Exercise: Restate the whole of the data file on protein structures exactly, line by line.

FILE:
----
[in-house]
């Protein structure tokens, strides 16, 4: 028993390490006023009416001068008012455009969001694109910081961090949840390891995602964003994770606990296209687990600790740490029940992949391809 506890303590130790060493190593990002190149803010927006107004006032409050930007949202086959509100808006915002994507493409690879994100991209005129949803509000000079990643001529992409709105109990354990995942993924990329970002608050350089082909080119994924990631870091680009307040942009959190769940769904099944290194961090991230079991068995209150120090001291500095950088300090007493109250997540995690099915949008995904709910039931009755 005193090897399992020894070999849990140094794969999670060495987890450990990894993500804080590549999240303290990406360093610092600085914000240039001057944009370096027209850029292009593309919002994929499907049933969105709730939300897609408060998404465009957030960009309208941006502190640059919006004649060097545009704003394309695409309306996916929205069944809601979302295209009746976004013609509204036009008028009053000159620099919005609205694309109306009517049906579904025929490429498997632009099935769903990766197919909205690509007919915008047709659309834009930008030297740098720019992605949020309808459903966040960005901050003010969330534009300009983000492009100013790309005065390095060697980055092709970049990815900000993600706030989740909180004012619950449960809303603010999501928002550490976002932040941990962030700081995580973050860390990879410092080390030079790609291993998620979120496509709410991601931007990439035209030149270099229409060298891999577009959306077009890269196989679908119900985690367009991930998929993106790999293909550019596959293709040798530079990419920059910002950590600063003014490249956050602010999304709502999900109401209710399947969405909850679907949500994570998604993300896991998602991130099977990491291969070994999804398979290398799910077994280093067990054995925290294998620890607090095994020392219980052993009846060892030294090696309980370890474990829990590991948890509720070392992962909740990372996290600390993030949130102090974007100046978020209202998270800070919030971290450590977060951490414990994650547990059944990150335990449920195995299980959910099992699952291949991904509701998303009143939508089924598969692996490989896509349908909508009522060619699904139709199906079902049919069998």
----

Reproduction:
[in-house]
């Protein structure tokens, strides 16, 4: 028993390490006023009416001068008012455009969001694109910081961090949840390891995602964003994770606990296209687990600790740490029940992949391809 506890303590130790060493190593990002190149803010927006107004006032409050930007949202086959509100808006915002994507493409690879994100991209005129949803509000000079990643001529992409709105109990354990995942993924990329970002608050350089082909080119994924990631870091680009307040942009959190769940769904099944290194961090991230079991068995209150120090001291500095950088300090007493109250997540995690099915949008995904709910039931009755 005193090897399992020894070999849990140094794969999670060495987890450990990894993500804080590549999240303290990406360093610092600085914000240039001057944009370096027209850029292009593309919002994929499907049933969105709730939300897609408060998404465009957030960009309208941006502190640059919006004649060097545009704003394309695409309306996916929205069944809601979302295209009746976004013609509204036009008028009053000159620099919005609205694309109306009517049906579904025929490429498997632009099935769903990766197919909205690509007919915008047709659309834009930008030297740098720019992605949020309808459903966040960005901050003010969330534009300009983000492009100013790309005065390095060697980055092709970049990815900000993600706030989740909180004012619950449960809303603010999501928002550490976002932040941990962030700081995580973050860390990879410092080390030079790609291993998620979120496509709410991601931007990439035209030149270099229409060298891999577009959306077009890269196989679908119900985690367009991930998929993106790999293909550019596959293709040798530079990419920059910002950590600063003014490249956050602010999304709502999900109401209710399947969405909850679907949500994570998604993300896991998602991130099977990491291969070994999804398979290398799910077994280093067990054995925290294998620890607090095994020392219980052993009846060892030294090696309980370890474990829990590991948890509720070392992962909740990372996290600390993030949130102090974007100046978020209202998270800070919030971290450590977060951490414990994650547990059944990150335990449920195995299980959910099992699952291949991904509701998303009143939508089924598969692996490989896509349908909508009522060619699904139709199906079902049919069998």